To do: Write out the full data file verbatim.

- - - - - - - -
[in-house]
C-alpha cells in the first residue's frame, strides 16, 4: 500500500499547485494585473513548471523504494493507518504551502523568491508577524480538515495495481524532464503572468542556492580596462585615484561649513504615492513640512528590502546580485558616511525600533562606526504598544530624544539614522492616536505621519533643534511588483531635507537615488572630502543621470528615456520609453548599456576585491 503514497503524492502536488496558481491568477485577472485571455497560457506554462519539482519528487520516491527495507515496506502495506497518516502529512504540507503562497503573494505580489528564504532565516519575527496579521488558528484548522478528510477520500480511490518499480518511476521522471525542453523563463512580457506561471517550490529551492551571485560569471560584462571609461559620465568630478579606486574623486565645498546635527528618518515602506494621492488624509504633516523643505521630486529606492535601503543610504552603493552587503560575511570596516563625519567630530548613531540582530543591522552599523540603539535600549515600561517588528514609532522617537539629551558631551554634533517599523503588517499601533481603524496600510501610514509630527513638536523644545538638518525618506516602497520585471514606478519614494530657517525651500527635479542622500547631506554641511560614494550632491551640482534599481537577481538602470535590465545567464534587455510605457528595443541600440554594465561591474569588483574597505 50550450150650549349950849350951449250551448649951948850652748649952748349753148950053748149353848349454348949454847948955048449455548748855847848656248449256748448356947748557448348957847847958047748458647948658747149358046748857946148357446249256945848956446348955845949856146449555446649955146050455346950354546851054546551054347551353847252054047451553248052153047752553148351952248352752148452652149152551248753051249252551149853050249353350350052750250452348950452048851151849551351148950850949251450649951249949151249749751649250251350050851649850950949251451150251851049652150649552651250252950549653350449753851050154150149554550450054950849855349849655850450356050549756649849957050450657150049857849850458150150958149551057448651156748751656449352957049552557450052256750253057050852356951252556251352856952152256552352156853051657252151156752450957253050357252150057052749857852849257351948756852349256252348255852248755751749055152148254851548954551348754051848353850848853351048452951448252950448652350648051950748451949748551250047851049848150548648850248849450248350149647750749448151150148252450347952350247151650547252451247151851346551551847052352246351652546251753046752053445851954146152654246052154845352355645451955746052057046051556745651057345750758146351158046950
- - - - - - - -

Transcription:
[in-house]
C-alpha cells in the first residue's frame, strides 16, 4: 500500500499547485494585473513548471523504494493507518504551502523568491508577524480538515495495481524532464503572468542556492580596462585615484561649513504615492513640512528590502546580485558616511525600533562606526504598544530624544539614522492616536505621519533643534511588483531635507537615488572630502543621470528615456520609453548599456576585491 503514497503524492502536488496558481491568477485577472485571455497560457506554462519539482519528487520516491527495507515496506502495506497518516502529512504540507503562497503573494505580489528564504532565516519575527496579521488558528484548522478528510477520500480511490518499480518511476521522471525542453523563463512580457506561471517550490529551492551571485560569471560584462571609461559620465568630478579606486574623486565645498546635527528618518515602506494621492488624509504633516523643505521630486529606492535601503543610504552603493552587503560575511570596516563625519567630530548613531540582530543591522552599523540603539535600549515600561517588528514609532522617537539629551558631551554634533517599523503588517499601533481603524496600510501610514509630527513638536523644545538638518525618506516602497520585471514606478519614494530657517525651500527635479542622500547631506554641511560614494550632491551640482534599481537577481538602470535590465545567464534587455510605457528595443541600440554594465561591474569588483574597505 50550450150650549349950849350951449250551448649951948850652748649952748349753148950053748149353848349454348949454847948955048449455548748855847848656248449256748448356947748557448348957847847958047748458647948658747149358046748857946148357446249256945848956446348955845949856146449555446649955146050455346950354546851054546551054347551353847252054047451553248052153047752553148351952248352752148452652149152551248753051249252551149853050249353350350052750250452348950452048851151849551351148950850949251450649951249949151249749751649250251350050851649850950949251451150251851049652150649552651250252950549653350449753851050154150149554550450054950849855349849655850450356050549756649849957050450657150049857849850458150150958149551057448651156748751656449352957049552557450052256750253057050852356951252556251352856952152256552352156853051657252151156752450957253050357252150057052749857852849257351948756852349256252348255852248755751749055152148254851548954551348754051848353850848853351048452951448252950448652350648051950748451949748551250047851049848150548648850248849450248350149647750749448151150148252450347952350247151650547252451247151851346551551847052352246351652546251753046752053445851954146152654246052154845352355645451955746052057046051556745651057345750758146351158046950